(By Larry Hodges)
Returning serves is everyone’s biggest weakness – or at least it seems that way. To learn to read spin, try focusing just on the contact period – ignore the rest of the motion before and after contact. Imagine taking a mini-video of the split second of contact. If you do this regularly, pretty soon you’ll be able to isolate in your mind the actual direction of the racket at contact. From that, you can read the type of spin. (You also have to read the amount of spin, which comes from racket speed and acceleration, grazing contact, and grippiness of the surface.)
However, you can also read spin by the way the ball comes off the paddle, travels through the air, and from both bounces on the table. You can’t do this the first time you try it – it takes practice. Ideally, have a coach or player with good serves let you practice against their serves, where you focus on all of these aspects until you begin to be able to read the spin multiple ways. Imagine how the spin will affect the ball, and figure out what to watch for.
- A backspin ball goes down slightly at contact during the serve (relative to the racket), slows down when it hits the table, and floats as it moves through the air.
- A topspin ball goes up slightly at contact during the serve (relative to the racket), takes a low, fast hop when it hits the table, and drops as it moves through the air.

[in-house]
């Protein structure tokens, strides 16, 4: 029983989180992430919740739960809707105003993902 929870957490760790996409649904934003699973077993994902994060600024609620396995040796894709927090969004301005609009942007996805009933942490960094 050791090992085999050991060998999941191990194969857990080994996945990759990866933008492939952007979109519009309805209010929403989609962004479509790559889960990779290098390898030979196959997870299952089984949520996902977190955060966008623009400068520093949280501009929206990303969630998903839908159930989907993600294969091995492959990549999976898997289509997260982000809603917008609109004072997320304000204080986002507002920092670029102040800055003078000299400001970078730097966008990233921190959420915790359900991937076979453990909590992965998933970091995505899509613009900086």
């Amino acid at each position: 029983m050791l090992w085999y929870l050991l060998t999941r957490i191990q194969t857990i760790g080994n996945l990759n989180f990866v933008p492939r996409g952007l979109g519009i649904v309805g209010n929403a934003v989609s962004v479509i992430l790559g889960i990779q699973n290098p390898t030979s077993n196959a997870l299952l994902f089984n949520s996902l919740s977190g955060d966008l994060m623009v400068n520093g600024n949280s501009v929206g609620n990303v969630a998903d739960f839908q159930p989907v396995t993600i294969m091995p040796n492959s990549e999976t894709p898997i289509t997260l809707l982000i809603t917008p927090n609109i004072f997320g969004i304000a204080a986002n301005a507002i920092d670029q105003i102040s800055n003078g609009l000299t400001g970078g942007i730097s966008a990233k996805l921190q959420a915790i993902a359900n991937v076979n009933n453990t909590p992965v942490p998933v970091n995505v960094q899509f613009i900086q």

- A sidespin ball goes sideways in each of these steps.
- A no-spin ball does none of these things.
The receiver also needs to read the amount of spin. Against a somewhat grippy inverted rubber, this is roughly done by a simple formula: racket speed – ball speed = ball spin. What this means is that a server’s racket speed at contact will convert to ball speed and ball spin; if the racket moves fast, but the ball comes out slowly, then most of the energy has been converted to spin. (It’s actually a bit more complicated than this. You get more spin if you accelerate into the ball rather than moving the racket at a constant speed, but it’s close enough. Plus you have to take into consideration the grippiness of the rubber, as a non-grippy surface will have less spin.)
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